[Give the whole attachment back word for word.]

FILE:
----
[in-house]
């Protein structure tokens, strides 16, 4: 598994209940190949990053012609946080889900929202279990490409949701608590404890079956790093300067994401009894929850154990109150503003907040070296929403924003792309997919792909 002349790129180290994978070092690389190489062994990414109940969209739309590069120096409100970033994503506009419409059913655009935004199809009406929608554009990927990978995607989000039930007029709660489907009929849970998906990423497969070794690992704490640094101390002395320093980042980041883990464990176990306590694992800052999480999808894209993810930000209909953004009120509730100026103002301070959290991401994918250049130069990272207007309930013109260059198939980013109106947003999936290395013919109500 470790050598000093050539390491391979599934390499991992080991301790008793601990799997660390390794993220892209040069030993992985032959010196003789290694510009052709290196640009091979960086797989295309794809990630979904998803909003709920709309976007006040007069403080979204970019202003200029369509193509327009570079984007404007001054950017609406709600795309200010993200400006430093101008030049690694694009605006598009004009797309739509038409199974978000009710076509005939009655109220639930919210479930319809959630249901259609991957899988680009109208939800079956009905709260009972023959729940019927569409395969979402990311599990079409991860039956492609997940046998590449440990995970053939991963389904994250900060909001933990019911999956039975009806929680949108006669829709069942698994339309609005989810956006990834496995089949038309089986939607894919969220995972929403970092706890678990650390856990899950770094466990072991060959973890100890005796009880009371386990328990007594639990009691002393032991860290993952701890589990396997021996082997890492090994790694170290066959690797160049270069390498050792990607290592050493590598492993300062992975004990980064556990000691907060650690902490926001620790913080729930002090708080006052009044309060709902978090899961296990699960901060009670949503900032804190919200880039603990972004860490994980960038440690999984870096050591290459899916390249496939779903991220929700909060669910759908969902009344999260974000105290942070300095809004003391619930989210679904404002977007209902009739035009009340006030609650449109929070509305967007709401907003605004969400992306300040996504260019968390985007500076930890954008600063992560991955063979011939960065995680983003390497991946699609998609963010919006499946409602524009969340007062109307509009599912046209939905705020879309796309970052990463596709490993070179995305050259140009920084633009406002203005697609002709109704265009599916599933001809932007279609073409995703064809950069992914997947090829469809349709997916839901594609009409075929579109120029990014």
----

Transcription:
[in-house]
């Protein structure tokens, strides 16, 4: 598994209940190949990053012609946080889900929202279990490409949701608590404890079956790093300067994401009894929850154990109150503003907040070296929403924003792309997919792909 002349790129180290994978070092690389190489062994990414109940969209739309590069120096409100970033994503506009419409059913655009935004199809009406929608554009990927990978995607989000039930007029709660489907009929849970998906990423497969070794690992704490640094101390002395320093980042980041883990464990176990306590694992800052999480999808894209993810930000209909953004009120509730100026103002301070959290991401994918250049130069990272207007309930013109260059198939980013109106947003999936290395013919109500 470790050598000093050539390491391979599934390499991992080991301790008793601990799997660390390794993220892209040069030993992985032959010196003789290694510009052709290196640009091979960086797989295309794809990630979904998803909003709920709309976007006040007069403080979204970019202003200029369509193509327009570079984007404007001054950017609406709600795309200010993200400006430093101008030049690694694009605006598009004009797309739509038409199974978000009710076509005939009655109220639930919210479930319809959630249901259609991957899988680009109208939800079956009905709260009972023959729940019927569409395969979402990311599990079409991860039956492609997940046998590449440990995970053939991963389904994250900060909001933990019911999956039975009806929680949108006669829709069942698994339309609005989810956006990834496995089949038309089986939607894919969220995972929403970092706890678990650390856990899950770094466990072991060959973890100890005796009880009371386990328990007594639990009691002393032991860290993952701890589990396997021996082997890492090994790694170290066959690797160049270069390498050792990607290592050493590598492993300062992975004990980064556990000691907060650690902490926001620790913080729930002090708080006052009044309060709902978090899961296990699960901060009670949503900032804190919200880039603990972004860490994980960038440690999984870096050591290459899916390249496939779903991220929700909060669910759908969902009344999260974000105290942070300095809004003391619930989210679904404002977007209902009739035009009340006030609650449109929070509305967007709401907003605004969400992306300040996504260019968390985007500076930890954008600063992560991955063979011939960065995680983003390497991946699609998609963010919006499946409602524009969340007062109307509009599912046209939905705020879309796309970052990463596709490993070179995305050259140009920084633009406002203005697609002709109704265009599916599933001809932007279609073409995703064809950069992914997947090829469809349709997916839901594609009409075929579109120029990014």